This week the Moms hot wash their holidays. One of us got sick and started thinking. And the other one hit the wall contemplating baked goods. Read on for their after-action report.
Looking back at my list of strategies, I should feel pretty good about this past holiday season. I successfully avoided shopping at the mall. We had fun at the neighborhood party. I even got a reprieve on the caroling, which was cancelled, woohoo! I mean, bummer.
My overall cookie count was a little low, mostly because I came down with strep throat the weekend before Christmas. Not recommended. But I recovered in time for us to spend the holiday with my family, and the rest of our break included a visit with iDad’s parents, Legos, reading time, and our New Year’s movie night (well, afternoon). We decorated our gingerbread house on January 4, but it was still winter break so that totally counts as a holiday activity. Right?
I successfully engineered the switch to a chocolate advent calendar, but I found myself struggling with other traditions I’ve loved in the past. Our tree didn’t get decorated until the 23rd, partly because I got sick but partly because I just couldn’t motivate myself to start the process. Our cards were late, and again I can only partly blame the strep. Mostly it was because I kept putting them off.
Is that a sign that I should pull back on these traditions, too? I don’t see these things as especially draining – it’s not like we invite twenty people over for a tree-decorating party, we just turn on some holiday music and go for it. And sure, writing notes and addressing cards takes time, but I can do that by myself, with a mug of hot chocolate by my side. These things should be antidotes to the holiday madness of the outside world, but this year they felt like chores.
Still, I can’t imagine Christmas without a tree – I know Doodlebug enjoys decorating it, and that’s definitely a tradition I want her to grow up with. She couldn’t care less about whether we send cards, and truthfully iDad would be fine with dropping them too, but again, sending and receiving cards is a big part of Christmas for me.
So maybe the answer isn’t cutting back on these traditions, but being even more careful about how we spend the rest of our time during the holidays? I did notice that Doodlebug didn’t seem to care about seeing other kids as much as I thought she would – she really seemed to crave time to do her own thing. I think we struck the right balance for her. I’ll keep trying to find it for myself.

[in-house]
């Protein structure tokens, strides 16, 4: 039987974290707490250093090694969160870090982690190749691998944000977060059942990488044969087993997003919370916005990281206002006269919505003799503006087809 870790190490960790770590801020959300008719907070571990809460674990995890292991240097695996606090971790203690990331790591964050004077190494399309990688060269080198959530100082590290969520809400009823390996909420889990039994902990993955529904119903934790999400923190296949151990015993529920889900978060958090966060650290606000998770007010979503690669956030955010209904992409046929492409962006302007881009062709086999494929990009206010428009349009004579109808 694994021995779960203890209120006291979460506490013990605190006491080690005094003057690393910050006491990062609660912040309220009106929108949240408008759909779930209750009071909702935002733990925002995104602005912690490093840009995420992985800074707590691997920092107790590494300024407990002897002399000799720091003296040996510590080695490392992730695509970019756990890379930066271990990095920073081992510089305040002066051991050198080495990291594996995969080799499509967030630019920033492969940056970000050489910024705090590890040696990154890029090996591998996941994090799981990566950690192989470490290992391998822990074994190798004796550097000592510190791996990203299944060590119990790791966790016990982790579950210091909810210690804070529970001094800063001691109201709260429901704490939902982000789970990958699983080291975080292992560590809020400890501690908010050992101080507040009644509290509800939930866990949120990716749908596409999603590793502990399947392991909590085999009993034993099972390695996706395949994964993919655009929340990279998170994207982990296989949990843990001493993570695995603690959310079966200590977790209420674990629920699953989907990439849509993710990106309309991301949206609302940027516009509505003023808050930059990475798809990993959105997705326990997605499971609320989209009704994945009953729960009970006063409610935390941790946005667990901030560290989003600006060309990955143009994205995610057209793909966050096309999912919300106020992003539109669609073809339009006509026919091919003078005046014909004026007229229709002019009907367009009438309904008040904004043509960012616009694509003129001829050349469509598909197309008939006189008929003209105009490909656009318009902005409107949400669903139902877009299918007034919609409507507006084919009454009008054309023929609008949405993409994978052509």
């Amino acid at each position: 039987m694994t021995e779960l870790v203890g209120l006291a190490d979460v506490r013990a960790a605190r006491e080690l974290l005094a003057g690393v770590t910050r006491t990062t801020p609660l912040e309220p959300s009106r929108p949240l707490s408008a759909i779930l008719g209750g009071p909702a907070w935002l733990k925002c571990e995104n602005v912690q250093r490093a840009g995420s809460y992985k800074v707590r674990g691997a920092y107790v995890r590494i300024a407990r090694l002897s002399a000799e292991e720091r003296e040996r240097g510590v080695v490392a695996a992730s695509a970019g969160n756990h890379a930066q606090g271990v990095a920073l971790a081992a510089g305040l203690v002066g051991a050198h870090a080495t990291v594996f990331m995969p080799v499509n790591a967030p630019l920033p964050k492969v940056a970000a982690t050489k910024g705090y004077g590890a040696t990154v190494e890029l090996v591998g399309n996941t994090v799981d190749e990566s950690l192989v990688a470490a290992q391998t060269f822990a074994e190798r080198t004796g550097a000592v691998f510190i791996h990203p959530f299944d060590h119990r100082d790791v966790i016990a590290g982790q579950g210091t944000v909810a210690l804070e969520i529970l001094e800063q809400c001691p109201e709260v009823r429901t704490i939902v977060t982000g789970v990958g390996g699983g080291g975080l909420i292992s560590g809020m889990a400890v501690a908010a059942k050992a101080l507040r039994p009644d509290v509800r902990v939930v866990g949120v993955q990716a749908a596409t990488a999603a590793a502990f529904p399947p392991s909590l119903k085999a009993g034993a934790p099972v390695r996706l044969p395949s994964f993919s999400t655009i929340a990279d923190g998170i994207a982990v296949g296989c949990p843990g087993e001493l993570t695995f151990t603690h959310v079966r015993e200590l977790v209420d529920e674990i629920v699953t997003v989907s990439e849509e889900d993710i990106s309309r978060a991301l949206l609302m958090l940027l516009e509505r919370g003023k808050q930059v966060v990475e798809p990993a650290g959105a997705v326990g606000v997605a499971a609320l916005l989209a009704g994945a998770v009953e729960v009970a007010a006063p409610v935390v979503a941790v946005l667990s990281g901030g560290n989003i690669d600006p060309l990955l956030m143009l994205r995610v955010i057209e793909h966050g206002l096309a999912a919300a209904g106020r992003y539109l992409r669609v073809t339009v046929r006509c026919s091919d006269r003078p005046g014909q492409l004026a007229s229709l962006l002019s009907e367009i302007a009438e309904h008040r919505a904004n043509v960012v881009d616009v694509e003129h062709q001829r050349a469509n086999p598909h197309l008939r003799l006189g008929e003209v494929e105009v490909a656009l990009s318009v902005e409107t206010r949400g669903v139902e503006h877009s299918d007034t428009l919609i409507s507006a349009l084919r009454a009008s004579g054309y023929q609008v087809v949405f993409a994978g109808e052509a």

The holiday break started off inauspiciously: a busy Friday at work compounded by a soul-sucking two-and-a-half hour commute home. Saturday was booked with errands and a Brownie event for Princess Slim. Sunday was a cookie exchange for which I had absolutely nothing prepared. So by early Saturday afternoon I was an exhausted and sobbing mess. Merry Christmas, dammit.
Fortunately Dreamy stepped in and took Slim to Brownies. Lunchbox napped and I recovered enough to get a few things done around the house.
On Christmas Eve I baked and puttered and did holiday stuff. Around 3 p.m. Princess Slim went to church with Dreamy and Lunchbox went down for his nap. “Nuts,” I thought, “I need to start that cinnamon roll dough because having homemade rolls on Christmas morning will be the best thing EVER.” Mixletrisetwohoursrolloutslicerisebakefrost.
But I was tired. And sitting on the couch in a quiet house with a cup of tea felt lovely. Thus launched the following rather schizophrenic internal dialogue:
I really want to bake these rolls.
Are they mission-critical to a good Christmas?
No, they aren’t, but they are so delicious and they will be the best thing EVER. Maybe I could make them tomorrow morning.
So you are going to voluntarily wake up at 5 a.m. to allow enough time for the double-rising and baking? Right. Who’s going to eat these things anyway?
Well, I would. And Dreamy.
Relax then. And your thighs have enough rolls already, k?
But homemade cinnamon rolls on Christmas morning will be the best thing EVER.
The Great Cinnamon Roll debate perfectly encapsulates what this Christmas was about for me: listening to that internal voice that asked “Really? Do you absolutely need to do Thing X and exhaust yourself? Why are you doing Thing X? For the kids? For yourself? To conform to someone else’s idea of a perfect holiday?”
This year I made a conscious choice to listen to that voice. There were hot baths. There were naps. There was even a little exercise, for God’s sake! Of course there was stress but the overall pace and vibe of the holidays was saner and more civilized than in years past. The kids seemed to sense this too. They played well together, for the most part, and like Doodlebug were fine doing their own things.
While I still returned to work tired and worn out the feeling this year wasn’t nearly as demoralizing and devastating as usual. When people asked how my break was, I replied “Good!” — and actually meant it.
Did I make the rolls? Nope. I snuggled with Lunchbox and slept for two hours. Merry Christmas to ME.